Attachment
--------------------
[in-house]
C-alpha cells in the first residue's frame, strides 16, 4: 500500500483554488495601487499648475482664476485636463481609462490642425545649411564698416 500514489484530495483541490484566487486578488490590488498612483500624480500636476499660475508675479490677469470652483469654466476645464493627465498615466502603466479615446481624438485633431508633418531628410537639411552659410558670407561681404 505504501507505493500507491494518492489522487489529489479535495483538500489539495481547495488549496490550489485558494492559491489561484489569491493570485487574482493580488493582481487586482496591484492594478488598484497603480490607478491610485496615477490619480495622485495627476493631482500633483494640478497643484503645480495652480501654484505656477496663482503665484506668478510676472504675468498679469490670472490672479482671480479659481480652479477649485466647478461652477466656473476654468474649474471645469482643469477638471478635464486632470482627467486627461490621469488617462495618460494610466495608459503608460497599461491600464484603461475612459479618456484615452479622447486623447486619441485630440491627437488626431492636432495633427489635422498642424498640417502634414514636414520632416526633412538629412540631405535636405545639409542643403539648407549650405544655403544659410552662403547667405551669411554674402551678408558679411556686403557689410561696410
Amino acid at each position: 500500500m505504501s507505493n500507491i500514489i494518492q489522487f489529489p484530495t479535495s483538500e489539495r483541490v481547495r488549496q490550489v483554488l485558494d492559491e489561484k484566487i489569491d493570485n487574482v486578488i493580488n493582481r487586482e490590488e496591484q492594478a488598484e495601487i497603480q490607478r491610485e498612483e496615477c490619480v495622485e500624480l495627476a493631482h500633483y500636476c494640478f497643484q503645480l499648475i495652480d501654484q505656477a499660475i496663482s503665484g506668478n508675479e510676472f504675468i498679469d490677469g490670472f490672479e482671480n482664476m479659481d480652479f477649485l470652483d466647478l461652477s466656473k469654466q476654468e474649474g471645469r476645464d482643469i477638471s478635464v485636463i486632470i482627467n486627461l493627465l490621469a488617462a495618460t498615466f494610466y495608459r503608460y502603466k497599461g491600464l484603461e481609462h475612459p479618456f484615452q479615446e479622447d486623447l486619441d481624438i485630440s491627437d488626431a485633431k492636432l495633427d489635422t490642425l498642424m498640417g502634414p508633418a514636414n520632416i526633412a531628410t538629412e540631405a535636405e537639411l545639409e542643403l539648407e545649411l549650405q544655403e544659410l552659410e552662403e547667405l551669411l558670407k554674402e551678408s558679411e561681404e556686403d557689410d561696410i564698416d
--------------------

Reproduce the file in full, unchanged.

[in-house]
C-alpha cells in the first residue's frame, strides 16, 4: 500500500483554488495601487499648475482664476485636463481609462490642425545649411564698416 500514489484530495483541490484566487486578488490590488498612483500624480500636476499660475508675479490677469470652483469654466476645464493627465498615466502603466479615446481624438485633431508633418531628410537639411552659410558670407561681404 505504501507505493500507491494518492489522487489529489479535495483538500489539495481547495488549496490550489485558494492559491489561484489569491493570485487574482493580488493582481487586482496591484492594478488598484497603480490607478491610485496615477490619480495622485495627476493631482500633483494640478497643484503645480495652480501654484505656477496663482503665484506668478510676472504675468498679469490670472490672479482671480479659481480652479477649485466647478461652477466656473476654468474649474471645469482643469477638471478635464486632470482627467486627461490621469488617462495618460494610466495608459503608460497599461491600464484603461475612459479618456484615452479622447486623447486619441485630440491627437488626431492636432495633427489635422498642424498640417502634414514636414520632416526633412538629412540631405535636405545639409542643403539648407549650405544655403544659410552662403547667405551669411554674402551678408558679411556686403557689410561696410
Amino acid at each position: 500500500m505504501s507505493n500507491i500514489i494518492q489522487f489529489p484530495t479535495s483538500e489539495r483541490v481547495r488549496q490550489v483554488l485558494d492559491e489561484k484566487i489569491d493570485n487574482v486578488i493580488n493582481r487586482e490590488e496591484q492594478a488598484e495601487i497603480q490607478r491610485e498612483e496615477c490619480v495622485e500624480l495627476a493631482h500633483y500636476c494640478f497643484q503645480l499648475i495652480d501654484q505656477a499660475i496663482s503665484g506668478n508675479e510676472f504675468i498679469d490677469g490670472f490672479e482671480n482664476m479659481d480652479f477649485l470652483d466647478l461652477s466656473k469654466q476654468e474649474g471645469r476645464d482643469i477638471s478635464v485636463i486632470i482627467n486627461l493627465l490621469a488617462a495618460t498615466f494610466y495608459r503608460y502603466k497599461g491600464l484603461e481609462h475612459p479618456f484615452q479615446e479622447d486623447l486619441d481624438i485630440s491627437d488626431a485633431k492636432l495633427d489635422t490642425l498642424m498640417g502634414p508633418a514636414n520632416i526633412a531628410t538629412e540631405a535636405e537639411l545639409e542643403l539648407e545649411l549650405q544655403e544659410l552659410e552662403e547667405l551669411l558670407k554674402e551678408s558679411e561681404e556686403d557689410d561696410i564698416d